Mind Games - Page 3
The Time Factor
Attach a realistic time frame to your recovery plan in order to stay motivated and on track for success. While a doctor or physical therapist can determine which physical improvements are possible within a certain period, a sport psychologist helps you maintain a positive mindset and celebrate intermediate achievements along the path to complete recovery.
As a bonus, injury rewards you the gift of extra time to spend with family and friends, on your career, personal growth or new hobbies, often leading to a more balanced and relaxed lifestyle.
Ashley Mosher Naegele, founder of Mindful Sports, uses self discovery to enhance the performance of athletes of all levels. She is a former U.S. national swim-team member and has a Masters in Sport Psychology and Kinesiology from the University of Minnesota.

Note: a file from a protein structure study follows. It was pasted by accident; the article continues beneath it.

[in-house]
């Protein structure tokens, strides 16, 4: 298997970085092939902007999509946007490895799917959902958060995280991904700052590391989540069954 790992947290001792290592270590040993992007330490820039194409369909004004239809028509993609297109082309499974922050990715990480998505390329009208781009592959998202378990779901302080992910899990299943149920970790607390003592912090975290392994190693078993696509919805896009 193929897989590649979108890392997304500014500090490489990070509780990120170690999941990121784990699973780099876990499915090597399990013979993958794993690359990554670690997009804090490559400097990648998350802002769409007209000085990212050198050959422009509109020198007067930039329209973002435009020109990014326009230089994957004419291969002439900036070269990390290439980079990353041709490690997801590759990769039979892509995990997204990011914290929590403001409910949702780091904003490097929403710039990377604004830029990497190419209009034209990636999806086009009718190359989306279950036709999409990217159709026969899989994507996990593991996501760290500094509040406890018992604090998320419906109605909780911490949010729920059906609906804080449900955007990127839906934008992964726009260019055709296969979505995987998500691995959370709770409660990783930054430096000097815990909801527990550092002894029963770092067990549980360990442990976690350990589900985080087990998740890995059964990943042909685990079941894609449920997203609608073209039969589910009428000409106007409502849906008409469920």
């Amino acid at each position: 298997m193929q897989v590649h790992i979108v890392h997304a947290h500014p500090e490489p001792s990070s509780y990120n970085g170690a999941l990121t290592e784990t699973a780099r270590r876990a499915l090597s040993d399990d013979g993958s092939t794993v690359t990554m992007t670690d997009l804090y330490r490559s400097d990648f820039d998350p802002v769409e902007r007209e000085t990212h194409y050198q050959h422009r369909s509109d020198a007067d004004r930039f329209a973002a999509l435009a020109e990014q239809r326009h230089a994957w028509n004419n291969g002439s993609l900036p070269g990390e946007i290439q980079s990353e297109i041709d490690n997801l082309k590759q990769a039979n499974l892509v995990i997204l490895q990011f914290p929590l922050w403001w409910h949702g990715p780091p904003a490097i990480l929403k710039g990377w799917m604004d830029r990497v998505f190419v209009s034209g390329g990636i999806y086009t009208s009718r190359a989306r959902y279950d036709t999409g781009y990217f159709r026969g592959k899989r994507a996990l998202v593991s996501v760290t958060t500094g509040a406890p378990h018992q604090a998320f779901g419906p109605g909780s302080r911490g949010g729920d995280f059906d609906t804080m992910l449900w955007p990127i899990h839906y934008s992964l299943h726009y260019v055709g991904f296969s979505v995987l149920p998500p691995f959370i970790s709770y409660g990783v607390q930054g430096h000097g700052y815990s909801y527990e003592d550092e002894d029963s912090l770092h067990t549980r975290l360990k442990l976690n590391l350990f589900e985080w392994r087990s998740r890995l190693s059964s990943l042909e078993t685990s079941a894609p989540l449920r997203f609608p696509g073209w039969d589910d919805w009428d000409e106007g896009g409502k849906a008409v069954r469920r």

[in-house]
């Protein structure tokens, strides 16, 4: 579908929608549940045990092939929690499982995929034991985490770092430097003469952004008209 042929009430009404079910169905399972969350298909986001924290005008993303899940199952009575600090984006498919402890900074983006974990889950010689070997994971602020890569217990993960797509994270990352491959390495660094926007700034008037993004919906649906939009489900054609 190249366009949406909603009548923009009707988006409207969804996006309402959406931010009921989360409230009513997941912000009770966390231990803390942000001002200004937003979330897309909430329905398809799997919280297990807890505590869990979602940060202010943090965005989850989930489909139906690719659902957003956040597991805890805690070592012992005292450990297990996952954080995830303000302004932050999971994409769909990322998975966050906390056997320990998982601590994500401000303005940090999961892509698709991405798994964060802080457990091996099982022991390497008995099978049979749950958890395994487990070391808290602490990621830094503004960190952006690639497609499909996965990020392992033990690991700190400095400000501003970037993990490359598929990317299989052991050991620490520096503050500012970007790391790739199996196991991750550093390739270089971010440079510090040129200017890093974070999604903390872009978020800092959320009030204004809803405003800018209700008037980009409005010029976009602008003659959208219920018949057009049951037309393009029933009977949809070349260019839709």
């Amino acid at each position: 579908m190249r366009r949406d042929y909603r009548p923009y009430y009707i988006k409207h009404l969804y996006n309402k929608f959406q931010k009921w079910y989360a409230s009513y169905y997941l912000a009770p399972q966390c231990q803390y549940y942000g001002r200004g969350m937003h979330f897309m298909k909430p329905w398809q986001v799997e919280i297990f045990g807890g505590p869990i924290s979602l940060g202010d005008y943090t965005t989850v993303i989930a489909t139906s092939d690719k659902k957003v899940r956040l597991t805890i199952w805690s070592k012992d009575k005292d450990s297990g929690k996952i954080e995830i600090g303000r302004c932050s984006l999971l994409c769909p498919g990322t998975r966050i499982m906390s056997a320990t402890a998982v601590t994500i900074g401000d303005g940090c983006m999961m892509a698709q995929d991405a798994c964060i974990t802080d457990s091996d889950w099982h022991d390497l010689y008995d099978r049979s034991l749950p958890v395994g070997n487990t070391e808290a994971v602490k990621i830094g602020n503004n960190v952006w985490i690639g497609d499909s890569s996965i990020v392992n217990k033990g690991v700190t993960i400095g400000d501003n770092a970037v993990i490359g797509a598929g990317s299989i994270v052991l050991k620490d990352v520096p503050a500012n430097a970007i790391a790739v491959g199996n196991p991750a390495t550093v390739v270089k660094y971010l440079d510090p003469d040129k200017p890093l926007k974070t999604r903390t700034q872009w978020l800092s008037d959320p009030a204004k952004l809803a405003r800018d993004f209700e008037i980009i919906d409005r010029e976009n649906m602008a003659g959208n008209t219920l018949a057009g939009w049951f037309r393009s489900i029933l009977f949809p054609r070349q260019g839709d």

Back in the Running :: Returning to the trails after time off
Having a positive outlook during your layoff will set you up for a success once you’re healed and get you the green light from your physician or physical therapist to resume training.
- To prepare your body for the stress of running again, begin with two weeks of low-impact cross training. During this time, you should be able to walk briskly, bike or swim without pain.
- When you resume running, begin with only 50 percent of your pre-injury mileage at half your usual pace. Or alternate intervals of running for two to five minutes with walking for an equal amount of time.
- Though it’s tempting to ramp up your mileage and pace, do so by no more than 10 percent per week. But avoid increasing mileage, frequency and speed simultaneously. Instead, boost the length of your long run one week, and intensity of shorter runs the following week.